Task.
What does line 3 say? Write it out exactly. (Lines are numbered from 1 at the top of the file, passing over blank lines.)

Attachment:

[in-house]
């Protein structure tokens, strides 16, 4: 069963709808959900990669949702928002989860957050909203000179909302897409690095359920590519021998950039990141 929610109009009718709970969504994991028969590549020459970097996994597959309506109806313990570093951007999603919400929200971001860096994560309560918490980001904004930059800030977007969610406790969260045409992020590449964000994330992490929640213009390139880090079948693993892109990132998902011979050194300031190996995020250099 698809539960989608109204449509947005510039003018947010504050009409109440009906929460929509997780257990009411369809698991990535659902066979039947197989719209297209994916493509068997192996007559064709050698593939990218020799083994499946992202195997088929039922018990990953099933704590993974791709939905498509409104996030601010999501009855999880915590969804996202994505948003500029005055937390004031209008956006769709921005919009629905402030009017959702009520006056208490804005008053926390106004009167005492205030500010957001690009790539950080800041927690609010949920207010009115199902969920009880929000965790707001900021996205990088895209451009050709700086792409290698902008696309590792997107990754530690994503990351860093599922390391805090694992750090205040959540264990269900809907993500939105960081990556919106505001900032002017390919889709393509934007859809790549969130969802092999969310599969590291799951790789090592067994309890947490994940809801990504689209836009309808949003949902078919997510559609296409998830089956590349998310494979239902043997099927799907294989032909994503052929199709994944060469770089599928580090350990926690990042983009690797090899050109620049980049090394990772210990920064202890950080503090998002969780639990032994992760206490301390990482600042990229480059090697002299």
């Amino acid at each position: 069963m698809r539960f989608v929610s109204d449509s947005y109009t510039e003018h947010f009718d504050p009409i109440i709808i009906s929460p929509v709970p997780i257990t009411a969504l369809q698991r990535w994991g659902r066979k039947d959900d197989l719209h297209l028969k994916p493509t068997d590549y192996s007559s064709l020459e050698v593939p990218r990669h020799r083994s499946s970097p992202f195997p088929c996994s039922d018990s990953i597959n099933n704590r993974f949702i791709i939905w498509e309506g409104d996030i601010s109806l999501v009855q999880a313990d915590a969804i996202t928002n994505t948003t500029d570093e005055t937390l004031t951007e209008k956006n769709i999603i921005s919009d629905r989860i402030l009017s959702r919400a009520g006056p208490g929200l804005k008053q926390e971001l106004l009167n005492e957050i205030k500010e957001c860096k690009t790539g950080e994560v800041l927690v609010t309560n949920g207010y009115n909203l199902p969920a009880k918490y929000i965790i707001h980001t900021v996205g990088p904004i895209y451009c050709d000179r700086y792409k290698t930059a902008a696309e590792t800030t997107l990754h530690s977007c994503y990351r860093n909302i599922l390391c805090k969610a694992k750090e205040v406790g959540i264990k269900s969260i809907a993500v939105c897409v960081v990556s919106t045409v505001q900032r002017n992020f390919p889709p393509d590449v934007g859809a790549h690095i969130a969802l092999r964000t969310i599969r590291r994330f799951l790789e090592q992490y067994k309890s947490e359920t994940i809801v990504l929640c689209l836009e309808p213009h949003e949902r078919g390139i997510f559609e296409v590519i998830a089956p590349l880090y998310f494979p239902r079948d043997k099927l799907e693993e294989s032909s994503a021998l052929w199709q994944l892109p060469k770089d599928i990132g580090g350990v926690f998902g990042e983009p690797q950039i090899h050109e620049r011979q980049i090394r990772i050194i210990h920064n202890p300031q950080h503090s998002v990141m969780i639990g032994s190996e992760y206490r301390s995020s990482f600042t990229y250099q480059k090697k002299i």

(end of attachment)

């Amino acid at each position: 069963m698809r539960f989608v929610s109204d449509s947005y109009t510039e003018h947010f009718d504050p009409i109440i709808i009906s929460p929509v709970p997780i257990t009411a969504l369809q698991r990535w994991g659902r066979k039947d959900d197989l719209h297209l028969k994916p493509t068997d590549y192996s007559s064709l020459e050698v593939p990218r990669h020799r083994s499946s970097p992202f195997p088929c996994s039922d018990s990953i597959n099933n704590r993974f949702i791709i939905w498509e309506g409104d996030i601010s109806l999501v009855q999880a313990d915590a969804i996202t928002n994505t948003t500029d570093e005055t937390l004031t951007e209008k956006n769709i999603i921005s919009d629905r989860i402030l009017s959702r919400a009520g006056p208490g929200l804005k008053q926390e971001l106004l009167n005492e957050i205030k500010e957001c860096k690009t790539g950080e994560v800041l927690v609010t309560n949920g207010y009115n909203l199902p969920a009880k918490y929000i965790i707001h980001t900021v996205g990088p904004i895209y451009c050709d000179r700086y792409k290698t930059a902008a696309e590792t800030t997107l990754h530690s977007c994503y990351r860093n909302i599922l390391c805090k969610a694992k750090e205040v406790g959540i264990k269900s969260i809907a993500v939105c897409v960081v990556s919106t045409v505001q900032r002017n992020f390919p889709p393509d590449v934007g859809a790549h690095i969130a969802l092999r964000t969310i599969r590291r994330f799951l790789e090592q992490y067994k309890s947490e359920t994940i809801v990504l929640c689209l836009e309808p213009h949003e949902r078919g390139i997510f559609e296409v590519i998830a089956p590349l880090y998310f494979p239902r079948d043997k099927l799907e693993e294989s032909s994503a021998l052929w199709q994944l892109p060469k770089d599928i990132g580090g350990v926690f998902g990042e983009p690797q950039i090899h050109e620049r011979q980049i090394r990772i050194i210990h920064n202890p300031q950080h503090s998002v990141m969780i639990g032994s190996e992760y206490r301390s995020s990482f600042t990229y250099q480059k090697k002299i």